Umm…and a hairdryer too. Well, I adore drawing faces! I much prefer to do so from life though. But when I’m unable to draw from life, photos will do. My own photos are more interesting since they are of people I know. But my photography doesn’t always have good lighting, or I’m too far away, etc. So I got this Mary Kay advertisement in the mail and sat down with some of the faces in the magazine. Good training for seeing the shapes of the face, and trying to get proportions and all that jazz. It’s mesmerizing to me. I often put down a mid-line for the eyes and the “center” of the face. But sometimes I draw the line far too curved and off center. I love drawing with a pen. You may wonder why, when I could so easily erase that faulty mid-line if I used graphite, but that is precisely what I like about drawings with pen or ink. YOU CANNOT ERASE YOUR MISTAKES! And they become part of the drawing, showing a history of the artist’s hand at work. Restatements, and re-drawn areas are fascinating to me and are what make artist’s sketches so intriguing and full of wonder. The above drawings were done with a cheapy bic pen, while the following were made with a Prismacolor pen 03. These below are also “from life”, rather than from photos…I think there is a life and vitality to them that is missing in the “based on photo” versions.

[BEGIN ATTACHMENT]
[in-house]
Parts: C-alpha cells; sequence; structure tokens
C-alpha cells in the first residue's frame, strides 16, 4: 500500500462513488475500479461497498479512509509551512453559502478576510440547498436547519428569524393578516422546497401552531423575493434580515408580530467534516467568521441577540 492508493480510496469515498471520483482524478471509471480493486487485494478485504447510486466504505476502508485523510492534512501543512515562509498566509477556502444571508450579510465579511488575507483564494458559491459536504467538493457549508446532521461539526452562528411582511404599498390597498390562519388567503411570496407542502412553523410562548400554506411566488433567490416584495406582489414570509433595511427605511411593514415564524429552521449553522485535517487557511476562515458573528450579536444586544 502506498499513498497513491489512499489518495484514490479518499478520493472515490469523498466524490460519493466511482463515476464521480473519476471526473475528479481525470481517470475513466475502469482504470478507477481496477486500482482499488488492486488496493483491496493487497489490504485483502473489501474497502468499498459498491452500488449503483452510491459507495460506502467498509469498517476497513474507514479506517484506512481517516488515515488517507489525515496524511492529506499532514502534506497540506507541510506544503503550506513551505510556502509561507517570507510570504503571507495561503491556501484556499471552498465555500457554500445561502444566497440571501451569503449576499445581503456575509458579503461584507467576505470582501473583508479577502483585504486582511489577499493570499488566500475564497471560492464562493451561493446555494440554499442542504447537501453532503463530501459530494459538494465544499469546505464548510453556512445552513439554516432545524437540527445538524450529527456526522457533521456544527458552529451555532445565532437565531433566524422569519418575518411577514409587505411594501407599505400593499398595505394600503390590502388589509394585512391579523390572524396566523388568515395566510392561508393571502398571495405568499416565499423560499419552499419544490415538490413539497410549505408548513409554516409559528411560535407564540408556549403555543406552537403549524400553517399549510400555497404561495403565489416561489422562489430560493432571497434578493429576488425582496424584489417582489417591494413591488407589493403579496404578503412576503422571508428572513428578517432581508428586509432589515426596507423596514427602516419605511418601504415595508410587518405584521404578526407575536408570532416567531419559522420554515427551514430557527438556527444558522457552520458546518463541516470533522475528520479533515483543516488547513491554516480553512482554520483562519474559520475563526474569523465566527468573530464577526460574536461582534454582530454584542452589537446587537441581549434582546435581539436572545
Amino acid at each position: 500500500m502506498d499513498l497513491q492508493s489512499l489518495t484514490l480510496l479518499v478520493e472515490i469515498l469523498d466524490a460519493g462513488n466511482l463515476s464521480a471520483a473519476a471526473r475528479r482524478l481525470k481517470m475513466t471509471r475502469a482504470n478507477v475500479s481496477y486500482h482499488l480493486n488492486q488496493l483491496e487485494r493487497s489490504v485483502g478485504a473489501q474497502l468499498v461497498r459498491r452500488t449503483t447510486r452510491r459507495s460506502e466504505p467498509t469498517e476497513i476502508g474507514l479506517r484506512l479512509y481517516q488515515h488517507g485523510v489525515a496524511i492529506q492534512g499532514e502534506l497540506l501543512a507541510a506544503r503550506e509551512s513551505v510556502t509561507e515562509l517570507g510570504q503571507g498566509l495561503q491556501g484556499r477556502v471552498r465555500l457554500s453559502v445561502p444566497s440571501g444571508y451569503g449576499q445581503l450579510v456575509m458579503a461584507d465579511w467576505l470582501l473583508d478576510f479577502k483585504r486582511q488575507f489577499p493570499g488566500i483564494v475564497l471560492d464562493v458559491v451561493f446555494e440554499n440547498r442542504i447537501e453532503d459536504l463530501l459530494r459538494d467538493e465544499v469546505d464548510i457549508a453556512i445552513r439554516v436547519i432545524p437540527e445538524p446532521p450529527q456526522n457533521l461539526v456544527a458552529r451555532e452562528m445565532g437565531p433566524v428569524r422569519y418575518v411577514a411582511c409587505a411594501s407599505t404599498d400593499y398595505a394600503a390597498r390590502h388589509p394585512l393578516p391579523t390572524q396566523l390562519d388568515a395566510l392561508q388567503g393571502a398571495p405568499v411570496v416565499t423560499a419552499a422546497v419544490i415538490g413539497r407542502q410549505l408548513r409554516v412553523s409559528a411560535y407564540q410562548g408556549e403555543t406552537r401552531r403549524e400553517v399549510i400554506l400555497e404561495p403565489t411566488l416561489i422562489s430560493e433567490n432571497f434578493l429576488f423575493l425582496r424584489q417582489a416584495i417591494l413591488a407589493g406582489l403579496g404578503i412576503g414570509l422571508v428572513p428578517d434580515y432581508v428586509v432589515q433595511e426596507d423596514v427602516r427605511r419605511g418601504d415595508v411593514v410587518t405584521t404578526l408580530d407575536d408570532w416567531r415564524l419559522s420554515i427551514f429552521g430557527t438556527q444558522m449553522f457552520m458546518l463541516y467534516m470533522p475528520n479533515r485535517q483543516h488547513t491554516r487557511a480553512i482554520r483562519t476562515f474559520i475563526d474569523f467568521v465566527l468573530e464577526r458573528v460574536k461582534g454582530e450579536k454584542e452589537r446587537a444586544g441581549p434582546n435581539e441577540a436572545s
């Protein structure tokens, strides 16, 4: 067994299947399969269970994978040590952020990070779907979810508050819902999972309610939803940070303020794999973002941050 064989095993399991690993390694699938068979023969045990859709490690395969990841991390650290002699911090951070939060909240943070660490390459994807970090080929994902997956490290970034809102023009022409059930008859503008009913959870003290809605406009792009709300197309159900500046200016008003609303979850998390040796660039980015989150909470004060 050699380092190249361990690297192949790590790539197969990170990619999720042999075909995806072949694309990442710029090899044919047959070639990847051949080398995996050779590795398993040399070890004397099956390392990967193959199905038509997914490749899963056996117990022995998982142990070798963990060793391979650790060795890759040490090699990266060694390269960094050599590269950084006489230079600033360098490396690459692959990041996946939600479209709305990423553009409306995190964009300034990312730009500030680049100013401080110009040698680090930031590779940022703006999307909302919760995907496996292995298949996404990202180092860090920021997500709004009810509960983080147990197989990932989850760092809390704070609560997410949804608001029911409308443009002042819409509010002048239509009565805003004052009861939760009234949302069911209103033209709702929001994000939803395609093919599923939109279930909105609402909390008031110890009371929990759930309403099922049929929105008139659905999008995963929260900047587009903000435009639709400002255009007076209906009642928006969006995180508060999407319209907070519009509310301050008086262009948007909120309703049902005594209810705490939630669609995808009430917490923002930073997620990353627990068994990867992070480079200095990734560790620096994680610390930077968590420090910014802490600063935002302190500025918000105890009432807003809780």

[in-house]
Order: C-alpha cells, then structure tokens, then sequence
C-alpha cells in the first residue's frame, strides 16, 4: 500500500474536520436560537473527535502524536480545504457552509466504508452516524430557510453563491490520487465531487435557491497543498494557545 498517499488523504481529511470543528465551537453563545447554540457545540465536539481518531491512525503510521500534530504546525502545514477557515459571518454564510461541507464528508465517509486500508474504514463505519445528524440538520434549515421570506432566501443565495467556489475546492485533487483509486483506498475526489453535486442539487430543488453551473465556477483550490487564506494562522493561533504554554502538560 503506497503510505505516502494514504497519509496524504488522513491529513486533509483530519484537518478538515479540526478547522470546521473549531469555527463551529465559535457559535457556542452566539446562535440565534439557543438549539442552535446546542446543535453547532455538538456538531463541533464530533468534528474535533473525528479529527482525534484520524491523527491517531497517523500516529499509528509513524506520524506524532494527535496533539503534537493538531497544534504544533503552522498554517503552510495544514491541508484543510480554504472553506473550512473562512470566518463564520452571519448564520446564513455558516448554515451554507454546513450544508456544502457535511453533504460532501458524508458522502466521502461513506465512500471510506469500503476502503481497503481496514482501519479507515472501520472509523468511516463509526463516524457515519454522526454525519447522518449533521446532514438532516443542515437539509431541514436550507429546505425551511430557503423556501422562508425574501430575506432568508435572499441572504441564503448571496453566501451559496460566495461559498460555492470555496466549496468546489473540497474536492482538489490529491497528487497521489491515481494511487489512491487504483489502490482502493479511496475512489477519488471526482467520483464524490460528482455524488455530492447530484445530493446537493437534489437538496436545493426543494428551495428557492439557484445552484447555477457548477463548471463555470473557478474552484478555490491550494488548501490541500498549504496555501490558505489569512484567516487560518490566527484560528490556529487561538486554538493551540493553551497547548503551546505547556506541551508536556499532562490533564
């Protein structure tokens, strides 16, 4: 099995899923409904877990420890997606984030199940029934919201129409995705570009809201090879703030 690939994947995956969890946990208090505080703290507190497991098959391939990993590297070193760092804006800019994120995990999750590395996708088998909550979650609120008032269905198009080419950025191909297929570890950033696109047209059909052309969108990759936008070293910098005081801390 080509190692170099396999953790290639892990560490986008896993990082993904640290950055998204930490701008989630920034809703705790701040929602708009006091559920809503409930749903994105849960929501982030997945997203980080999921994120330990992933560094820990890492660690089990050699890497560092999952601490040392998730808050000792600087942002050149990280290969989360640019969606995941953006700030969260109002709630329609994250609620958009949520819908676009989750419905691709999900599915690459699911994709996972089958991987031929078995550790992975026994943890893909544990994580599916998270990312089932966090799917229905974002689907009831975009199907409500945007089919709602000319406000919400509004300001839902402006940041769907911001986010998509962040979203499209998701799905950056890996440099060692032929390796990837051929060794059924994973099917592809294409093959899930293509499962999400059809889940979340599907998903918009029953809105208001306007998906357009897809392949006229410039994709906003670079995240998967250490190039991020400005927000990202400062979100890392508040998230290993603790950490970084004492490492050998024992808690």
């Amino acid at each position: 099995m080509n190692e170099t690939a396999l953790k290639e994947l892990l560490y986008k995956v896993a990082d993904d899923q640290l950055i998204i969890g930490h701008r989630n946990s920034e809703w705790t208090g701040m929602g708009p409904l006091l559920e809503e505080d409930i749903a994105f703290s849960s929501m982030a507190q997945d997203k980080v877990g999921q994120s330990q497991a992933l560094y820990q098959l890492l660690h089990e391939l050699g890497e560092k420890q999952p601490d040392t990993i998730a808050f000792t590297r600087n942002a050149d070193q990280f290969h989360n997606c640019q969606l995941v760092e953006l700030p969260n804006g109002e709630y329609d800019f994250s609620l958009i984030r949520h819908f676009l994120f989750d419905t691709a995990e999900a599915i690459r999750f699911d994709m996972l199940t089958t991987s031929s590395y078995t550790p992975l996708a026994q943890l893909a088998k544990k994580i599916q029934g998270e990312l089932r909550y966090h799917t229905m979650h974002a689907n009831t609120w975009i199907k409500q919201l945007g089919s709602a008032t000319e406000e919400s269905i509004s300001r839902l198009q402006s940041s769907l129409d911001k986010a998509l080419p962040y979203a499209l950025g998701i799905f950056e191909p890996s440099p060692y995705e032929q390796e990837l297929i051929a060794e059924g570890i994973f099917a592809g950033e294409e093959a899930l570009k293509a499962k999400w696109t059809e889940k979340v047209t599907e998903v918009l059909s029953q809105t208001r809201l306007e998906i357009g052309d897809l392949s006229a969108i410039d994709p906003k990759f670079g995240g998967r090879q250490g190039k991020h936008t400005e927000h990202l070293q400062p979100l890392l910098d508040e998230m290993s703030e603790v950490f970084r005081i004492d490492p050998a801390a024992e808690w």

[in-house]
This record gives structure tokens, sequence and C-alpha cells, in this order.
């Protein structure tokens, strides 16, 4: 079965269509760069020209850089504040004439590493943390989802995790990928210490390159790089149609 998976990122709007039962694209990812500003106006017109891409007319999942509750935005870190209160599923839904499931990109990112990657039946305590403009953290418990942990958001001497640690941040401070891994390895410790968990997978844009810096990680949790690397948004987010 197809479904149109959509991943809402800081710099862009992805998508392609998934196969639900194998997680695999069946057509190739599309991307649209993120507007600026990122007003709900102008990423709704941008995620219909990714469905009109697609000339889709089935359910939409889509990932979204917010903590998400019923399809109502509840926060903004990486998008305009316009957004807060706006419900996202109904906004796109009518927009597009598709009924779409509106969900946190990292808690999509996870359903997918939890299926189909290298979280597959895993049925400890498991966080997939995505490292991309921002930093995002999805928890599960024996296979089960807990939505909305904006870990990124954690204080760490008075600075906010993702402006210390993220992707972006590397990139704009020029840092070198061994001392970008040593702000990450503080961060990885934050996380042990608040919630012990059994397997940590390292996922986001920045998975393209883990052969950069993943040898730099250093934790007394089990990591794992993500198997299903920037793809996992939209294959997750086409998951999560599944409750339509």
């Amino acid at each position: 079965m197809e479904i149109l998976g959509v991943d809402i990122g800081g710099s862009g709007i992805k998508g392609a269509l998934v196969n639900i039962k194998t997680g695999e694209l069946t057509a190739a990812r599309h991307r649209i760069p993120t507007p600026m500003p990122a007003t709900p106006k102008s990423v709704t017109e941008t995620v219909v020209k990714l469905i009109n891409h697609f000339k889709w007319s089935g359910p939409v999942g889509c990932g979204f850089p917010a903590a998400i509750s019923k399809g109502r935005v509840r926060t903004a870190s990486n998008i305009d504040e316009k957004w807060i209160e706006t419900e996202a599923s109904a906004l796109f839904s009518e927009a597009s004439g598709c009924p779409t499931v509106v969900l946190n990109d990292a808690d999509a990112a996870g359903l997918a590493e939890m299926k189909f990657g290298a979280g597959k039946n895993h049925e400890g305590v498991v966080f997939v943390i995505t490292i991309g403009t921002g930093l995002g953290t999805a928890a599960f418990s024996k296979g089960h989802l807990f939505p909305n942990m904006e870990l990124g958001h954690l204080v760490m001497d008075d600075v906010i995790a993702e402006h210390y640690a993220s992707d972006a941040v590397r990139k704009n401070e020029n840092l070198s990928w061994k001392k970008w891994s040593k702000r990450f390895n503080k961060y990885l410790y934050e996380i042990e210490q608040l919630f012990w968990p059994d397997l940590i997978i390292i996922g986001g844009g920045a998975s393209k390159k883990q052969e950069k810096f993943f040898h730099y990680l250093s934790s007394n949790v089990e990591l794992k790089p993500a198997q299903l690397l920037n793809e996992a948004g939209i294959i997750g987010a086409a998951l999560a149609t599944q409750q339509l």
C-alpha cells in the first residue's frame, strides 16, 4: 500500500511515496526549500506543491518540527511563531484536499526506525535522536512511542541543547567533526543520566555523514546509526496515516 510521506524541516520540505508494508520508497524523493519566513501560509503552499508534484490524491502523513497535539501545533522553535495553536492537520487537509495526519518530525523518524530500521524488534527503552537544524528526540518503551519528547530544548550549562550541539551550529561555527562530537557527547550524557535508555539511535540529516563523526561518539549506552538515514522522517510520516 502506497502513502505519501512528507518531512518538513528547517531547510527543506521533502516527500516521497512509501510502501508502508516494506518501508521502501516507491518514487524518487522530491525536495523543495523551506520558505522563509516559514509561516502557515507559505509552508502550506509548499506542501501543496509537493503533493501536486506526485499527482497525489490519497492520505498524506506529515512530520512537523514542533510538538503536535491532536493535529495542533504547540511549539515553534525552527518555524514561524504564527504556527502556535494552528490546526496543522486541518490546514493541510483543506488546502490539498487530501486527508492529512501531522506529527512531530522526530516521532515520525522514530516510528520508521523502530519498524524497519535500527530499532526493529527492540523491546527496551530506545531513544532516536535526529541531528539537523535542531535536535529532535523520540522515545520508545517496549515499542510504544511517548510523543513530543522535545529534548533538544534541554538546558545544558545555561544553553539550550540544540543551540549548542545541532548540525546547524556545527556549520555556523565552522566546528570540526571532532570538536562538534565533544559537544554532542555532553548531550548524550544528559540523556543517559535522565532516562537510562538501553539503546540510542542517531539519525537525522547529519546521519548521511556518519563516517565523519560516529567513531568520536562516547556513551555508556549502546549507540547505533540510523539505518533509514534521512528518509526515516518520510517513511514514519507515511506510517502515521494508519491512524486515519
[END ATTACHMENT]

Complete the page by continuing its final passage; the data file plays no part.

Both are certainly valid ways to draw, but “from life” offers a richer experience of drawing in the zone where one’s creative brain is clicking and the analytical brain is shut down more. When I draw from photos, I am analyzing and critiquing everything. There is room for both in any drawing. My self-portrait here also has restatements and bits left out. Leaving lines out of drawings is something I want to improve on. When I draw from a photograph, I am more tempted to draw every line and detail. But when I’m drawing from life, these wonderful non-statements happen more naturally. They allow the viewer to engage more with your drawing and do the “filling-in”. We err to think that “getting better” in our drawing skills means that we put more lines down or more detail in the drawing. We couldn’t be more wrong! The masters knew how to load mounds of information in a simple line, or in lines left out completely…they were poets, not with words, but with drawings! I’m not really interested in writing novels with my art…a simple, meaningful poem in lines is my aspiration.